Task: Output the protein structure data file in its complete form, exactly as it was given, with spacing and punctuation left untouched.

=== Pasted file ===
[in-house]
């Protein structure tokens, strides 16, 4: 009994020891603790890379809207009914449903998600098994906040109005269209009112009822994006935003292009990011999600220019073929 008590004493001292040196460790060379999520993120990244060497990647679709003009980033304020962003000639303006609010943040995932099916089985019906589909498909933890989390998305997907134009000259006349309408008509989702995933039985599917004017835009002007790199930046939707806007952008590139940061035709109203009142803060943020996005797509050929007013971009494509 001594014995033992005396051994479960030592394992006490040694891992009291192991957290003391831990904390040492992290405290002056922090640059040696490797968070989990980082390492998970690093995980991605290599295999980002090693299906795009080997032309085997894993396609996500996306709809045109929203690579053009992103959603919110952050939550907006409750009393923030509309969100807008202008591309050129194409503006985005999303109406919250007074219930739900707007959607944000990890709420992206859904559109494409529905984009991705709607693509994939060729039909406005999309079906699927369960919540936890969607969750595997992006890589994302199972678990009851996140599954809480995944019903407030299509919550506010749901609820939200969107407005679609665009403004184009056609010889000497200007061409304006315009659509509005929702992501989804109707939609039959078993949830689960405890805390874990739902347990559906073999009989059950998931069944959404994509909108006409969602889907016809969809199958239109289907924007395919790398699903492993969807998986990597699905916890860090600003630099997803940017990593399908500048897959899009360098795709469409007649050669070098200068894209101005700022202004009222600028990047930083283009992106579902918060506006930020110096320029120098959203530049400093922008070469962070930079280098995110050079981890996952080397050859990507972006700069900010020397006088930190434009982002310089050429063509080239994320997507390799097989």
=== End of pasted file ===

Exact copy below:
[in-house]
């Protein structure tokens, strides 16, 4: 009994020891603790890379809207009914449903998600098994906040109005269209009112009822994006935003292009990011999600220019073929 008590004493001292040196460790060379999520993120990244060497990647679709003009980033304020962003000639303006609010943040995932099916089985019906589909498909933890989390998305997907134009000259006349309408008509989702995933039985599917004017835009002007790199930046939707806007952008590139940061035709109203009142803060943020996005797509050929007013971009494509 001594014995033992005396051994479960030592394992006490040694891992009291192991957290003391831990904390040492992290405290002056922090640059040696490797968070989990980082390492998970690093995980991605290599295999980002090693299906795009080997032309085997894993396609996500996306709809045109929203690579053009992103959603919110952050939550907006409750009393923030509309969100807008202008591309050129194409503006985005999303109406919250007074219930739900707007959607944000990890709420992206859904559109494409529905984009991705709607693509994939060729039909406005999309079906699927369960919540936890969607969750595997992006890589994302199972678990009851996140599954809480995944019903407030299509919550506010749901609820939200969107407005679609665009403004184009056609010889000497200007061409304006315009659509509005929702992501989804109707939609039959078993949830689960405890805390874990739902347990559906073999009989059950998931069944959404994509909108006409969602889907016809969809199958239109289907924007395919790398699903492993969807998986990597699905916890860090600003630099997803940017990593399908500048897959899009360098795709469409007649050669070098200068894209101005700022202004009222600028990047930083283009992106579902918060506006930020110096320029120098959203530049400093922008070469962070930079280098995110050079981890996952080397050859990507972006700069900010020397006088930190434009982002310089050429063509080239994320997507390799097989």